While the statute did not authorize a search but instead compulsory production, the Justice concluded that the law was well within the restrictions of the search and seizure clause.150 With this point established, the Justice relied on Lord Camden's opinion in Entick v. Carrington151 for the proposition that seizure of items to be used as evidence only was impermissible. Justice Bradley announced that the "essence of the offence" committed by the Government against Boyd "is not the breaking of his doors, and the rummaging of his drawers . . . but it is the invasion of his indefeasible right of personal security, personal liberty and private property… Breaking into a house and opening boxes and drawers are circumstances of aggravation; but any forcible and compulsory extortion of a man's own testimony or of his private papers to be used as evidence to convict him of crime or to forfeit his goods, is within the condemnation of that judgment. In this regard the Fourth and Fifth Amendments run almost into each other."152

While it may be doubtful that the equation of search warrants with subpoenas and other compulsory process ever really amounted to much of a limitation,153 the present analysis of the Court dispenses with any theory of "convergence" of the two Amendments.154 Thus, in Andresen v. Maryland,155 police executed a warrant to search defendant's offices for specified documents pertaining to a fraudulent sale of land, and the Court sustained the admission of the papers discovered as evidence at his trial. The Fifth Amendment was inapplicable, the Court held, because there had been no compulsion of defendant to produce or to authenticate the documents.156 As for the Fourth Amendment, inasmuch as the "business records" seized were evidence of criminal acts, they were properly seizable under the rule of Warden v. Hayden; the fact that they were "testimonial" in nature, records in the defendant's handwriting, was irrelevant.157 Acknowledging that "there are grave dangers inherent in executing a warrant authorizing a search and seizure of a person's papers," the Court's response was to observe that while some "innocuous documents" would have to be examined to ascertain which papers were to be seized, authorities, just as with electronic "seizures" of conversations, "must take care to assure that they are conducted in a manner that minimizes unwar-ranted intrusions upon privacy."158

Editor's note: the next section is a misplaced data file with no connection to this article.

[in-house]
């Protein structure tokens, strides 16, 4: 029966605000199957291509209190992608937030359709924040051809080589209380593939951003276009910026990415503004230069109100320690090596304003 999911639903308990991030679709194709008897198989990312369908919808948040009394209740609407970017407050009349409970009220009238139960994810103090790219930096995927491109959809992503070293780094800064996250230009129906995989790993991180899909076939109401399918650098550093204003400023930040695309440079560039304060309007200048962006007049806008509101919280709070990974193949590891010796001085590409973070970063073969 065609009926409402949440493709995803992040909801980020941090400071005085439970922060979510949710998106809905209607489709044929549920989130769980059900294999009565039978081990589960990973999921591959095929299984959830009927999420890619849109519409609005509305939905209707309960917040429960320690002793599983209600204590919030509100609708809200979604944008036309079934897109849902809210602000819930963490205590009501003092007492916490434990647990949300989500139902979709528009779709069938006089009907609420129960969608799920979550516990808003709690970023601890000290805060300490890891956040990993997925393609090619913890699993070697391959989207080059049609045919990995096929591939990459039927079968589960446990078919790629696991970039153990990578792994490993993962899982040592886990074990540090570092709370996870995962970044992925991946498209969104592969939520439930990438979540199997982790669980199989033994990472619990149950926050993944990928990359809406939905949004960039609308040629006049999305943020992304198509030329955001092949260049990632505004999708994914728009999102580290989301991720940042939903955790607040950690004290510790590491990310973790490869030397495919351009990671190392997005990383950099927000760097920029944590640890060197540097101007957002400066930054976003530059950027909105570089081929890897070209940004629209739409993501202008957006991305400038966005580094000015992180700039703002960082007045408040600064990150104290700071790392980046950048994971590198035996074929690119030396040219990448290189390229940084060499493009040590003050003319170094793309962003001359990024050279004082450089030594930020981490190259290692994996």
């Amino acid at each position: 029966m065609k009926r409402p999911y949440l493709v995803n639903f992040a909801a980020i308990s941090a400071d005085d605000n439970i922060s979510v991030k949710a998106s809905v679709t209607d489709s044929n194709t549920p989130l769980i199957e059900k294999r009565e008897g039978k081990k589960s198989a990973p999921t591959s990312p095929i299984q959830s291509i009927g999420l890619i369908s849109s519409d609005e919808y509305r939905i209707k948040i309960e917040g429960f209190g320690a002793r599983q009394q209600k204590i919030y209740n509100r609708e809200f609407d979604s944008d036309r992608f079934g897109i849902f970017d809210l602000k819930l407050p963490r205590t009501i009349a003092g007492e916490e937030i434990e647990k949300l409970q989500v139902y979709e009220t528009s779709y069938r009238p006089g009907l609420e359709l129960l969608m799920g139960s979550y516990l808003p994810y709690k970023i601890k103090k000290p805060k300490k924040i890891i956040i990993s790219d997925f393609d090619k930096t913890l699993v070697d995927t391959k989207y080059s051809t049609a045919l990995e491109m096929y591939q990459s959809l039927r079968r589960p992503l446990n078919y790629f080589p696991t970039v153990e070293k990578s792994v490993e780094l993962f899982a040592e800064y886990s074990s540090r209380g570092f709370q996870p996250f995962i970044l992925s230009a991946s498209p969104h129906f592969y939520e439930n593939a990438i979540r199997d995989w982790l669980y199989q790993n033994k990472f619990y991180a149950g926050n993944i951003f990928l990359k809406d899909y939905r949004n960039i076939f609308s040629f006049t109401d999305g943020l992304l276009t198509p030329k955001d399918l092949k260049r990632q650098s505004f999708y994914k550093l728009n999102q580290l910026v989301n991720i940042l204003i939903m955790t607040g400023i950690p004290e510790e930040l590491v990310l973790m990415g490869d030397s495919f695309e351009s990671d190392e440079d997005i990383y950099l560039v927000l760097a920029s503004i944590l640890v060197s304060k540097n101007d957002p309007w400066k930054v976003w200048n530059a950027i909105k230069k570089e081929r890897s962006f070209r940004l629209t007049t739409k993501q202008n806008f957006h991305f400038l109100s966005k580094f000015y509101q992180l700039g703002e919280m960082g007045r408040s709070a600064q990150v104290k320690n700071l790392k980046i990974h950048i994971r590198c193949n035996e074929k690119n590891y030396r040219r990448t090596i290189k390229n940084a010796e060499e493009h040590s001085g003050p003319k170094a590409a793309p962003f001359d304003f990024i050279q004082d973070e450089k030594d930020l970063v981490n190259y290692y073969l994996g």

150 Boyd v. United States, 116 U.S. 616, 622 (1886).

151 Howell's State Trials 1029, 95 Eng. Rep. 807 (1765).

152 Boyd v. United States, 116 U.S. 616, 630 (1886).

153 E.g., Oklahoma Press Publishing Co. v. Walling, 327 U.S. 186, 209-09 (1946).

154 Andresen v. Maryland, 427 U.S. 463 (1976); Fisher v. United States, 425 U.S. 391, 405-14 (1976). Fisher states that "the precise claim sustained in Boyd would now be rejected for reasons not there considered." Id. at 408.

155 427 U.S. 463 (1976).

156 Id. at 470-77.

157 Id. at 478-84.

158 Id. at 482 n.11. Minimization, as required under federal law, has not proved to be a significant limitation. Scott v. United States, 425 U.S. 917 (1976).

Although Andresen was concerned with business records, its discussion seemed equally applicable to "personal" papers, such as diaries and letters, as to which a much greater interest in privacy most certainly exists. The question of the propriety of seizure of such papers continues to be the subject of reservation in opinions,159 but it is far from clear that the Court would accept any such exception should the issue be presented.160

159 E.g., United States v. Miller, 425 U.S. 435, 440, 444 (1976); Fisher v. United States, 425 U.S. 391, 401 (1976); California Bankers Ass'n v. Shultz, 416 U.S. 21, 78-79 (1974) (Justice Powell concurring).

160 See, Note, Formalism, Legal Realism, and Constitutionally Protected Privacy Under the Fourth and Fifth Amendments 90 HARV. L. REV. 945 (1977).

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Last modified: June 9, 2014